The idea of continuous improvement is hugely seductive yet notoriously difficult to translate into action. My experience is that when we resolve to make any kind of change for the better, whether in our lives or our business, we tend to make a temporary improvement before we then backslide toward our original condition. Why is this? Is it simply a lack of either individual or institutional will power that leads to backsliding or is there something else? To better understand why continuous improvement proves so elusive to so many individuals and organisations, we need to understand why we instinctively fight change. We need to understand the principle of homeostasis.
To see homeostasis in action, we need only reflect on these quick examples. If you become too hot, the body's natural reaction is to sweat to cool down. If your blood sugar level drops, glucagon is released to bring it back up. When you go in a dark movie theater, your pupils dilate to be able to see in the dark. Homeostasis is a physiological response that compensates for any significant change to our "normal" physical condition, designed to return the condition back to the “normal” level. It characterises all self regulating systems from a bacterium to a frog to a human to a family to an organisation to an entire culture. It also applies beyond simple physiological responses to psychological states and functioning.
Our homeostatic reflexes are designed to keep us safe and in so doing serve a crucially important function. If our body temperature, for example, was to increase or decrease by any more than 5%, we would either be seriously ill or dead. The challenge is that these same homeostatic reflexes work to maintain what is normal for us even if normal is not good for us. Take for example how we respond to a return to physical exercise after a prolonged sedentary period. Shortness of breath, dizziness and other terrible feelings are not uncommon. It's the homeostatic alarm bell ringing warning us that we have raised our heart rate, metabolism and respiration way beyond what is normal for us and telling us to stop it immediately. Homeostasis does not distinguish between what we might call a change for the better and a change for the worse. It resists all change.
I've seen the homeostatic reflex at work in just about every consulting assignment i've ever had. I typically work with small business owners who want to drive change and growth in their organisations and they think that continuous improvement is just a question of discipline or of presenting the right arguments to the right people. Unfortunately for these well intentioned small business owners, homeostasis has ensured that we are each equipped with elaborate defense mechanisms designed to shoot down anything that might keep things from staying exactly where they are. Here are some examples of the kind of self talk the homeostatic reflex promotes to neutralise any evidence that an individual or an organisation might need to change. I've put them into the following five categories:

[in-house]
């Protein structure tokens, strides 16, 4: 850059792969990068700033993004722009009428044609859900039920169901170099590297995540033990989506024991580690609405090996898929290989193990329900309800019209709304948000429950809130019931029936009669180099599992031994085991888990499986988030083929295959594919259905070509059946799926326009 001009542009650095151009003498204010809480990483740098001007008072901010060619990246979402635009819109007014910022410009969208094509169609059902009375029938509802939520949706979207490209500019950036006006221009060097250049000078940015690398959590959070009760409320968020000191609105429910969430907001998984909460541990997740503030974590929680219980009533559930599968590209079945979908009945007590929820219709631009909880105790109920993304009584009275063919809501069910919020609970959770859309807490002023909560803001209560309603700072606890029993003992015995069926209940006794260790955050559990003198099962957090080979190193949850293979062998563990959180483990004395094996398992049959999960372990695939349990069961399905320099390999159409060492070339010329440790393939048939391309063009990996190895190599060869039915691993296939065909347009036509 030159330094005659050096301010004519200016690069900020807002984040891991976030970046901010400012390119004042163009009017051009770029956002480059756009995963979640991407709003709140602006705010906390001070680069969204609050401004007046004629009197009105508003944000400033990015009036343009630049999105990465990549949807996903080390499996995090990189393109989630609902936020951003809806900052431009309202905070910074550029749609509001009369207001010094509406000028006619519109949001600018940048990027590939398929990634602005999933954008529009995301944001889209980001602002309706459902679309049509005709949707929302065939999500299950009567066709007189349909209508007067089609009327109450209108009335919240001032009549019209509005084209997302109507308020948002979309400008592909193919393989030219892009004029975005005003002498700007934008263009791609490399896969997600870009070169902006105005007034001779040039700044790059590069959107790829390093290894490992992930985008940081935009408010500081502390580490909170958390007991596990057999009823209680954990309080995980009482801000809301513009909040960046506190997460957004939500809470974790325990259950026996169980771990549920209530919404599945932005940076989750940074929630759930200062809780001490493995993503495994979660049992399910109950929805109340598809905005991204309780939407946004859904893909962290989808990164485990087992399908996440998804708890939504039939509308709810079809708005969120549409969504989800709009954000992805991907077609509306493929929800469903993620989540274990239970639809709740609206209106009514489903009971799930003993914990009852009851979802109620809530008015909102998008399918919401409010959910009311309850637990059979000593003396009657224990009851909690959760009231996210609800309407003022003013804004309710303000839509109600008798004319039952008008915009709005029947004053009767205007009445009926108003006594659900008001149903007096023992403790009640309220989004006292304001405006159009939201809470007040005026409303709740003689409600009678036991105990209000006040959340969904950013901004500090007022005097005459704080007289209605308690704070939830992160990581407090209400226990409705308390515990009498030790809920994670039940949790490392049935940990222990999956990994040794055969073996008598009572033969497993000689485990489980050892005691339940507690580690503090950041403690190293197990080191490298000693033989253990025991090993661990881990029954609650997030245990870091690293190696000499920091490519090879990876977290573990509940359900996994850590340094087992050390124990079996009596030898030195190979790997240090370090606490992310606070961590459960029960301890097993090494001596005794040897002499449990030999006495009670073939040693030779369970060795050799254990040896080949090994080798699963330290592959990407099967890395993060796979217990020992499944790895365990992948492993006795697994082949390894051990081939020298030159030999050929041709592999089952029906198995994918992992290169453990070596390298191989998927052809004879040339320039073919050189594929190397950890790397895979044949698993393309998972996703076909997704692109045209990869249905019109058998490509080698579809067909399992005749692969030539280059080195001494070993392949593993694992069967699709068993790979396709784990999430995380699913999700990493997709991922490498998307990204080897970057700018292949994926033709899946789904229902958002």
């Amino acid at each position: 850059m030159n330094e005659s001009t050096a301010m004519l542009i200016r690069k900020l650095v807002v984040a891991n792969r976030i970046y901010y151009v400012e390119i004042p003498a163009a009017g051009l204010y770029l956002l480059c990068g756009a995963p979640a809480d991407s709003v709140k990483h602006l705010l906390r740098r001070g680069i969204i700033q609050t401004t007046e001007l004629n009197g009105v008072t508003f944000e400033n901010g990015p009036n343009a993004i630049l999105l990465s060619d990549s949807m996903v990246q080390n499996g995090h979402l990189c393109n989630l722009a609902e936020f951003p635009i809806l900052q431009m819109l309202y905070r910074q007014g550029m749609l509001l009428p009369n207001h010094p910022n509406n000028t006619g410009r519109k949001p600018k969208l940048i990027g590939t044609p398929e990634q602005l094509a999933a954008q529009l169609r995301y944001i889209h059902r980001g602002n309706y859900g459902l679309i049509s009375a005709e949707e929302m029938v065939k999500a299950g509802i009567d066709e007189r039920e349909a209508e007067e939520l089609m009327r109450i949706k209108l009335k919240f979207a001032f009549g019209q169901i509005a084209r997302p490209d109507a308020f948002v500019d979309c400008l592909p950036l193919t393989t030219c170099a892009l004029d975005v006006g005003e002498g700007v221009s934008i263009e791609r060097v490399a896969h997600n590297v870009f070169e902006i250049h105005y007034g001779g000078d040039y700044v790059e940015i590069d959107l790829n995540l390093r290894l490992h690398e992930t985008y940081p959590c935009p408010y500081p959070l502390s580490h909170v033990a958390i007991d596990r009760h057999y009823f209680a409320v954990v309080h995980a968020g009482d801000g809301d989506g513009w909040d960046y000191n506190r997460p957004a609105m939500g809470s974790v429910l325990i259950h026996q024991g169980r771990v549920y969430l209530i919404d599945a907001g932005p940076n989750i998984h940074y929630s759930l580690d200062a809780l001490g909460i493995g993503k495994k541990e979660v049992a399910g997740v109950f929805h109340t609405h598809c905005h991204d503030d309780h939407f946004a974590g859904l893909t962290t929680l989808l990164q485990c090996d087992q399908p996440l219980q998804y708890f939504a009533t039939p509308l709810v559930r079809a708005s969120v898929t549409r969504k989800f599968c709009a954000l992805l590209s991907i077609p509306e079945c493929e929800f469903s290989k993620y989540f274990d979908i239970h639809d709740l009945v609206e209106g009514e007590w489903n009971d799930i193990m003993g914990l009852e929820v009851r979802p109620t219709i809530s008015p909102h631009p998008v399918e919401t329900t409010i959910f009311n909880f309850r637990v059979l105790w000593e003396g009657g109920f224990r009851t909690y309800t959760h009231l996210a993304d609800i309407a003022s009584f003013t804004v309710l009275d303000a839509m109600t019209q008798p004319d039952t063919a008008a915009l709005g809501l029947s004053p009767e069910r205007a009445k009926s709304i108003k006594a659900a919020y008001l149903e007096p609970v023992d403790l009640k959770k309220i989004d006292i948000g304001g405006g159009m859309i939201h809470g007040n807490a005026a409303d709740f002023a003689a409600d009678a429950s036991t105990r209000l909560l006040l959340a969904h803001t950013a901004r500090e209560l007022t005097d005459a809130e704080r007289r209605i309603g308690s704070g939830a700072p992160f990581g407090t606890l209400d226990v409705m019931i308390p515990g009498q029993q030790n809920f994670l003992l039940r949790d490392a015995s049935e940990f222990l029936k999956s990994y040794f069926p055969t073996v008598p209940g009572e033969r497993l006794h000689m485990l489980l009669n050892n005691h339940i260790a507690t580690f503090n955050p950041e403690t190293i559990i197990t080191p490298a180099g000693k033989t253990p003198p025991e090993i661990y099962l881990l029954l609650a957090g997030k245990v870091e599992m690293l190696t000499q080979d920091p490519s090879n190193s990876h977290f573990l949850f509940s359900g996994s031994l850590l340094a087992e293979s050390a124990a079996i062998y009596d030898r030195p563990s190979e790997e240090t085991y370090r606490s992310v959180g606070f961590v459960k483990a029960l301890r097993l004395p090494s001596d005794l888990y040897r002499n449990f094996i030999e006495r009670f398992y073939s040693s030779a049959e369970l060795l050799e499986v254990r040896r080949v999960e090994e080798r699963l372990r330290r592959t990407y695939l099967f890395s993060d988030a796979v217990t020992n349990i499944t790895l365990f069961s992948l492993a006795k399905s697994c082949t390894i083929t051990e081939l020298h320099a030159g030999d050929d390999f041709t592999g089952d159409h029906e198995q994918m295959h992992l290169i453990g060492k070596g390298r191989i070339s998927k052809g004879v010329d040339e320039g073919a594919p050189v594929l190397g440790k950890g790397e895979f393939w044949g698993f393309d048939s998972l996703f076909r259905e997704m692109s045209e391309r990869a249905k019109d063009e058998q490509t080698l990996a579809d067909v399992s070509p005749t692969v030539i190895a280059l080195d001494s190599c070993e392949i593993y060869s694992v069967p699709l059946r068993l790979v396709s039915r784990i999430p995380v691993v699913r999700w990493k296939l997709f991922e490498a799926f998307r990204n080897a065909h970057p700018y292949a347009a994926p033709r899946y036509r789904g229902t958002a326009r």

I'm sure you recognise this type of negative self talk, but perhaps haven't thought of it in terms of homeostasis before. The truth is that the homeostatic reflex to avoid change is always present anytime that there is even the slightest prospect of change. We ought to expect resistance to change and the resultant backsliding as an inevitable part of any effort to improve ourselves and our organisations. If we are prepared for homeostasis, we will not feel threatened when the pace of change stalls or when performance actually backslides. We will instead double our resolve to get past the pull of homeostatic reflexes to establish a new "normal".
Stephen R. Covey used the metaphor of space flight to illustrate homeostasis at work in our lives. He taught that more energy is used up in the first few miles than is subsequently used over several days to travel half a million miles. Achieving "Lift Off" in our lives and organisations in our journey towards our dream destination takes tremendous effort but once we break free of the gravity pull, our freedom takes on a whole new dimension. Like homeostasis, gravity can work with us or against us. The gravity pull of our bad habits, both individual and organisational, can prevent us getting where we want to go, but this same force pushes us to persist in doing the positive things in our lives that we have successfully established as habits.
If you are looking to establish a new "normal" in your organisation at a higher level of achievement, contact Continuous Business Planning today. Not only will we be able to help you map out a path from where you are now to where you want to go, but we can help and support you as you look to implement the changes necessary.